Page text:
That being said, please note that the general technical reasons for why file deletions are a concern is not merely a figleaf to hide the fact that this is mostly a problem for collections. Let me stress that even without collections in the picture, file deletions and disappearing data constitute a problem and create a development environment that cannot serve as a strong foundation for the future of our platform. 


File archiving

Recognising these problems, we made the difficult decision to change how file deletions work. Instead of permanently removing a file, mod authors can now choose to archive it which will move it into a file archive and make it impossible to download directly unless specifically requested e.g. via the API. What this means is that when an author archives a file, for most intents and purposes, it is now gone and removed from the files tab, but it can still be downloaded via a collection and the metadata (information) about the file is still in the database. This change therefore addresses both technical problems laid out above, while leaving mod authors with the ability to remove files from view into a “file archive” that serves as a point of reference.

We recently announced this change as it went live on our development Discord server - a place for community tool-creators serving as direct line of communication to our webteam - to give a heads up just in case the change was breaking API related functionality for their tools. We then announced and explained the reasoning behind this change in our mod author forums - a semi-private subforum only accessible to mod authors (you can now read that announcement here). In the wake of these announcements, we have received feedback and suggestions from mod authors and tool-creators alike. In the announcement thread, several mod authors have voiced concerns that I’d like to address:

First of all, several mod authors explained they’re worried about regular users being able to see the “file archive” with all the archived files, as it is viewable via a button at the bottom of the files tab. Their worry was that users might view those files and then ask for them to be made available, or otherwise request support for files the author has essentially discarded. 

We listened to this feedback and as a result of that implemented the option for authors to hide the file archive from regular users. While there is a bit of a tradeoff here as some information will be lost for the user if a mod author decides to hide the file archive, we understand why this was something mod authors requested and we were happy to reach this compromise.

Some mod authors brought up the necessity of deleting files that are plain broken and thus useless to the end-user. We do think there is merit to the argument that completely broken files should be deleted, and, at the present moment, we’re open to considering deletion requests based on this on a case by case basis. Down the line, however, we are planning to completely revamp mod and file data management into a much more powerful system that will offer authors better integration with other mods/files. In such a system as we envision it, there will be tools to deal with files that are utterly broken. Our goal ultimately is not to prevent deletions of files that are broken, it is to prevent arbitrary deletions eroding the integrity of the database on one hand, and undermining the collections system on the other. When we’re ready to move closer towards this system, we’ll be more than happy to reach out for feedback from mod authors to make sure they get the toolsuite that would be most useful to them. That being said, let us be clear about the fact that we’re not going to bring back support for random file deletions, due to the problems they cause.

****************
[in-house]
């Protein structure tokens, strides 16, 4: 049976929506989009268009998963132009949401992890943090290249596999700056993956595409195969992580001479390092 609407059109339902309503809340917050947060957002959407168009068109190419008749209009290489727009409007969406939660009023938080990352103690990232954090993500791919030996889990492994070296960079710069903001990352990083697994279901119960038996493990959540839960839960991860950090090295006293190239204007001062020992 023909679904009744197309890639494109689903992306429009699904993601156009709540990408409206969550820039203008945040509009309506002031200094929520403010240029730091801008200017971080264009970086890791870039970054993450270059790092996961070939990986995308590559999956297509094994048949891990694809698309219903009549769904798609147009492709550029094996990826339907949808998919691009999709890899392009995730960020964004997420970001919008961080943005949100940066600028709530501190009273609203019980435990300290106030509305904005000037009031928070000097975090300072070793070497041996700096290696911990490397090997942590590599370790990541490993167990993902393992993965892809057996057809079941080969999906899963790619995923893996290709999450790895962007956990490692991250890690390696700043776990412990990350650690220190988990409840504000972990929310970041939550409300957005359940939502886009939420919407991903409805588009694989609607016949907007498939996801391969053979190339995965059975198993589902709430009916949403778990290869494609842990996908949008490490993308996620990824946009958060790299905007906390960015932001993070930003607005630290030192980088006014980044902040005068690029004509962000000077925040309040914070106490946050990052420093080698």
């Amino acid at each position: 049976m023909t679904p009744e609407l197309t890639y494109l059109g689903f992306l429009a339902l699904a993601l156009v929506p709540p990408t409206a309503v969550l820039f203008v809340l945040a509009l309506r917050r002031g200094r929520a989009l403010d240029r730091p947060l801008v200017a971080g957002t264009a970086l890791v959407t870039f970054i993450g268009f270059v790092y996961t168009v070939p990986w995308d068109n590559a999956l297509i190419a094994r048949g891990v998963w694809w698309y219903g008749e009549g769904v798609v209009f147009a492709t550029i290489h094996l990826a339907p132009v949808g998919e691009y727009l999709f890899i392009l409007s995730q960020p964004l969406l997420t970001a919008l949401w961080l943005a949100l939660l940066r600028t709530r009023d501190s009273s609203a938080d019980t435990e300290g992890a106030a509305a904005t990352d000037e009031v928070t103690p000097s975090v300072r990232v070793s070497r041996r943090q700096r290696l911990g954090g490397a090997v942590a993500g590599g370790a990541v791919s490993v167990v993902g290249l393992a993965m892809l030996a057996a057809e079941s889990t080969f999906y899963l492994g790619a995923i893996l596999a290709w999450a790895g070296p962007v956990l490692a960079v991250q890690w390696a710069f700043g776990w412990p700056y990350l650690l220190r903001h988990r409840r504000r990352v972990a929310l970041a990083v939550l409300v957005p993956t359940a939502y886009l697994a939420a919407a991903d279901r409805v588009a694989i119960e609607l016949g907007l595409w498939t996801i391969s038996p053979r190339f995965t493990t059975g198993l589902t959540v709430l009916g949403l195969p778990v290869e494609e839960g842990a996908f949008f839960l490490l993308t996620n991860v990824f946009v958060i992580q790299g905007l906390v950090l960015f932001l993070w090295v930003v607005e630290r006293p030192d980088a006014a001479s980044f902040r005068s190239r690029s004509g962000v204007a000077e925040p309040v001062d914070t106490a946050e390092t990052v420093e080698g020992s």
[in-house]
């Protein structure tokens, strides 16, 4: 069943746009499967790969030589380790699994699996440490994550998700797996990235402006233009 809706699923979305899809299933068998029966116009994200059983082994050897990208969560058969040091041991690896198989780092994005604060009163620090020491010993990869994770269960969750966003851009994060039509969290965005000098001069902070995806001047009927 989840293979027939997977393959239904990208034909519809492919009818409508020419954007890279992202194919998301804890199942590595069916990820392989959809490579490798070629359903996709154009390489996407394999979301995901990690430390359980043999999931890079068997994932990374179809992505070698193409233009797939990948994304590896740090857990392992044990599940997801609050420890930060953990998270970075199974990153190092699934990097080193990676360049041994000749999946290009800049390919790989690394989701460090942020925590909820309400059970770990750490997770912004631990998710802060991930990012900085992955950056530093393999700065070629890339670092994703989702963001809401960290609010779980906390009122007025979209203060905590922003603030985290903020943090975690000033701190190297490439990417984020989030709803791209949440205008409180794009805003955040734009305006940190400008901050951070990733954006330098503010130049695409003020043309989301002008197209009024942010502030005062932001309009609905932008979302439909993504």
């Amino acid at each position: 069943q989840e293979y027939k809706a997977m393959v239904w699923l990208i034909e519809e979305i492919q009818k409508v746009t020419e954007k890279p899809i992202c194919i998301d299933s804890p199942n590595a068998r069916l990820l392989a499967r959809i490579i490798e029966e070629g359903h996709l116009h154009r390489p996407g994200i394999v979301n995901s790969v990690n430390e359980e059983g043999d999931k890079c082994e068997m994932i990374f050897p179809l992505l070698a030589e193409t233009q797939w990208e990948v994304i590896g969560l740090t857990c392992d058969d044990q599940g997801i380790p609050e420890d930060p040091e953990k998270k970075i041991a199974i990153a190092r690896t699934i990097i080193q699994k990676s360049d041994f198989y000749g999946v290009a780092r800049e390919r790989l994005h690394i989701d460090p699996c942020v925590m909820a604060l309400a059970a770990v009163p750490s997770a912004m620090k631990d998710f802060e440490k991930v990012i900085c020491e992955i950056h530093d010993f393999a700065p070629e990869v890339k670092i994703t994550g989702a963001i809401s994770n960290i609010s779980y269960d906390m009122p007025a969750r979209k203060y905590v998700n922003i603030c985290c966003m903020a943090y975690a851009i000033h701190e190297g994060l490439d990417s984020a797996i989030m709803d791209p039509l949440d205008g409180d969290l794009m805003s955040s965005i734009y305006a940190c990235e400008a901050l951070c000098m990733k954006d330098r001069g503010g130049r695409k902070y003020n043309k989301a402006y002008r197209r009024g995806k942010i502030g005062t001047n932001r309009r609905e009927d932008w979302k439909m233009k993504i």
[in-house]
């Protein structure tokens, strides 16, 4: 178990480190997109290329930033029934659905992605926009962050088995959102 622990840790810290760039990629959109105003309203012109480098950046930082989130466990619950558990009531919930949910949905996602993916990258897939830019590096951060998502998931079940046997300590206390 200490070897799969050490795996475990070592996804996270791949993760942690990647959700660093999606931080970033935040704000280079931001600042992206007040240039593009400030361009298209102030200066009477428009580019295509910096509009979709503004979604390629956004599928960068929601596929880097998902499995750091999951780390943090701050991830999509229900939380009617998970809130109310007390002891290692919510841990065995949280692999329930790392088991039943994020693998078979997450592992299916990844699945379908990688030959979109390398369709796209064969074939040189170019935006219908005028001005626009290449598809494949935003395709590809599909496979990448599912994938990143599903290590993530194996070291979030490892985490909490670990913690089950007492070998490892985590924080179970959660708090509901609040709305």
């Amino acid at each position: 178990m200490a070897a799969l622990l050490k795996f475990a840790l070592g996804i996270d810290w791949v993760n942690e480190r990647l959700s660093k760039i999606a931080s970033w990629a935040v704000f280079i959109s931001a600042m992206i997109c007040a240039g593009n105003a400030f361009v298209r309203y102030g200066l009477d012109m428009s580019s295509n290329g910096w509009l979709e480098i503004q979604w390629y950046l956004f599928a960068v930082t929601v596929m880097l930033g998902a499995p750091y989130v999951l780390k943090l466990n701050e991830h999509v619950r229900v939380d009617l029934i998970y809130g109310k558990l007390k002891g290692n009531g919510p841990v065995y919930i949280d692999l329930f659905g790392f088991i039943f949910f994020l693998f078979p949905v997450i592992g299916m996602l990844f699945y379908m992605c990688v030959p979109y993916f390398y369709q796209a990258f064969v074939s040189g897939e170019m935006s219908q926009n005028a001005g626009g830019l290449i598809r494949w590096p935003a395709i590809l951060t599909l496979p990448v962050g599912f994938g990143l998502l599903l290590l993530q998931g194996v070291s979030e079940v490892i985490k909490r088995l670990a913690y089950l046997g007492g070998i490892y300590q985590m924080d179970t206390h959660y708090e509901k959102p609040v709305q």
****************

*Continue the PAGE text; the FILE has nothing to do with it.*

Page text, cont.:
Another concern that was voiced is that this change marks a loss of control for mod authors, as they are no longer able to fully delete their files. Let me start by saying that for most users and in most cases, a file that is archived is no longer easily accessible as the request needs to be specific and the requesting user will need both the mod id as well as the file id - meta information that is not easily obtained by the averagely tech-minded user. Secondly, let me be very clear that we (that is admins and moderators) are still permanently deleting any and all files that are violating our rules, for example in cases where someone has been using assets from another author without their express permission. Once deleted by an admin or moderator, a file will no longer be served, and thus no longer be available in any form. That being said, for those mod authors who want to maintain a level of control where they can hard delete any file, at any point in time, for any reason - yes, this is a change you are not going to like, and we’ve heard you loud and clear.

The mod author in me can empathise with this position, and, truth be told, back in the days when I was actively making mods I was firmly in the camp of “maintaining control” as well. We do believe that we have very good reasons for why this change is necessary though: We as a team have had many discussions about this particular change, and it was not lost on us that a contingent of mod authors is not going to like it. Bringing our approach to file deletions/archiving more in line with what is standard for comparable services, however, as we are strongly convinced, is absolutely crucial in achieving our goals of both removing more and more of the technical debt by sorting out database level issues, as well as making modding easier through a robust, feature-rich, collections system.